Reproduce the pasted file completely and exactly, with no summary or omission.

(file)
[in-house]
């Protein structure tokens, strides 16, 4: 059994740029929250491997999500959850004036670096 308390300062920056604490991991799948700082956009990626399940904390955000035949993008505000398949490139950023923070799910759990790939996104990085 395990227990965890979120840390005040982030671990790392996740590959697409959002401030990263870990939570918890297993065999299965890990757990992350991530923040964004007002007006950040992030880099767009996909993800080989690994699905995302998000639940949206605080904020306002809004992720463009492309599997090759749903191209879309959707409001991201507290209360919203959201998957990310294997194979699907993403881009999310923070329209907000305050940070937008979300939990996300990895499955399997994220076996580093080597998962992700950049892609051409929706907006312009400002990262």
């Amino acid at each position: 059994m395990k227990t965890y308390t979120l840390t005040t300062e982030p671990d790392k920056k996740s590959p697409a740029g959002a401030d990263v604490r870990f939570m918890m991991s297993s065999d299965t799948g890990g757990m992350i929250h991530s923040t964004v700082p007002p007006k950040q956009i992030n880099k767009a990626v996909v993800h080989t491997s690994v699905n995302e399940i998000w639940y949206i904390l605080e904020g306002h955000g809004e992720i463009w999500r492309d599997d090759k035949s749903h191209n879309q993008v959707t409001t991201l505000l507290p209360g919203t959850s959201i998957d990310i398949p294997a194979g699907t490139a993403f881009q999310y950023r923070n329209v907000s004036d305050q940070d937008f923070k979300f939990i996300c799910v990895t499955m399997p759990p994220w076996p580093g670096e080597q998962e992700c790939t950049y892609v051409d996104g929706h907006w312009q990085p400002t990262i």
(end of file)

[in-house]
């Protein structure tokens, strides 16, 4: 059994740029929250491997999500959850004036670096 308390300062920056604490991991799948700082956009990626399940904390955000035949993008505000398949490139950023923070799910759990790939996104990085 395990227990965890979120840390005040982030671990790392996740590959697409959002401030990263870990939570918890297993065999299965890990757990992350991530923040964004007002007006950040992030880099767009996909993800080989690994699905995302998000639940949206605080904020306002809004992720463009492309599997090759749903191209879309959707409001991201507290209360919203959201998957990310294997194979699907993403881009999310923070329209907000305050940070937008979300939990996300990895499955399997994220076996580093080597998962992700950049892609051409929706907006312009400002990262």
């Amino acid at each position: 059994m395990k227990t965890y308390t979120l840390t005040t300062e982030p671990d790392k920056k996740s590959p697409a740029g959002a401030d990263v604490r870990f939570m918890m991991s297993s065999d299965t799948g890990g757990m992350i929250h991530s923040t964004v700082p007002p007006k950040q956009i992030n880099k767009a990626v996909v993800h080989t491997s690994v699905n995302e399940i998000w639940y949206i904390l605080e904020g306002h955000g809004e992720i463009w999500r492309d599997d090759k035949s749903h191209n879309q993008v959707t409001t991201l505000l507290p209360g919203t959850s959201i998957d990310i398949p294997a194979g699907t490139a993403f881009q999310y950023r923070n329209v907000s004036d305050q940070d937008f923070k979300f939990i996300c799910v990895t499955m399997p759990p994220w076996p580093g670096e080597q998962e992700c790939t950049y892609v051409d996104g929706h907006w312009q990085p400002t990262i």